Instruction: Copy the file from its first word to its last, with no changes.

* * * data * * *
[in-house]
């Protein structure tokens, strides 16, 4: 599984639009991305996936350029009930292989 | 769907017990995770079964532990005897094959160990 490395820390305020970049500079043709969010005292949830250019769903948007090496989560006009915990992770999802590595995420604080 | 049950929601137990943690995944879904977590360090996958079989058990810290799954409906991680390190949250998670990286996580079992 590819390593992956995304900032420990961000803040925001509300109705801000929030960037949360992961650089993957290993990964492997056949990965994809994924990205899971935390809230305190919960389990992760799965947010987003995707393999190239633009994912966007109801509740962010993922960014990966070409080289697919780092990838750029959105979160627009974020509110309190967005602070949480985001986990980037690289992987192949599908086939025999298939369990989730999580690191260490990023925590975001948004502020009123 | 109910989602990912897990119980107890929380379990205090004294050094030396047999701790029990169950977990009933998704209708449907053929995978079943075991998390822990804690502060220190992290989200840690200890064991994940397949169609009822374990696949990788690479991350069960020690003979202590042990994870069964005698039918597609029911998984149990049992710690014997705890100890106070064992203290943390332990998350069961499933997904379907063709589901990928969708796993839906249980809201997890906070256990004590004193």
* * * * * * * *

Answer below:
[in-house]
């Protein structure tokens, strides 16, 4: 599984639009991305996936350029009930292989 | 769907017990995770079964532990005897094959160990 490395820390305020970049500079043709969010005292949830250019769903948007090496989560006009915990992770999802590595995420604080 | 049950929601137990943690995944879904977590360090996958079989058990810290799954409906991680390190949250998670990286996580079992 590819390593992956995304900032420990961000803040925001509300109705801000929030960037949360992961650089993957290993990964492997056949990965994809994924990205899971935390809230305190919960389990992760799965947010987003995707393999190239633009994912966007109801509740962010993922960014990966070409080289697919780092990838750029959105979160627009974020509110309190967005602070949480985001986990980037690289992987192949599908086939025999298939369990989730999580690191260490990023925590975001948004502020009123 | 109910989602990912897990119980107890929380379990205090004294050094030396047999701790029990169950977990009933998704209708449907053929995978079943075991998390822990804690502060220190992290989200840690200890064991994940397949169609009822374990696949990788690479991350069960020690003979202590042990994870069964005698039918597609029911998984149990049992710690014997705890100890106070064992203290943390332990998350069961499933997904379907063709589901990928969708796993839906249980809201997890906070256990004590004193």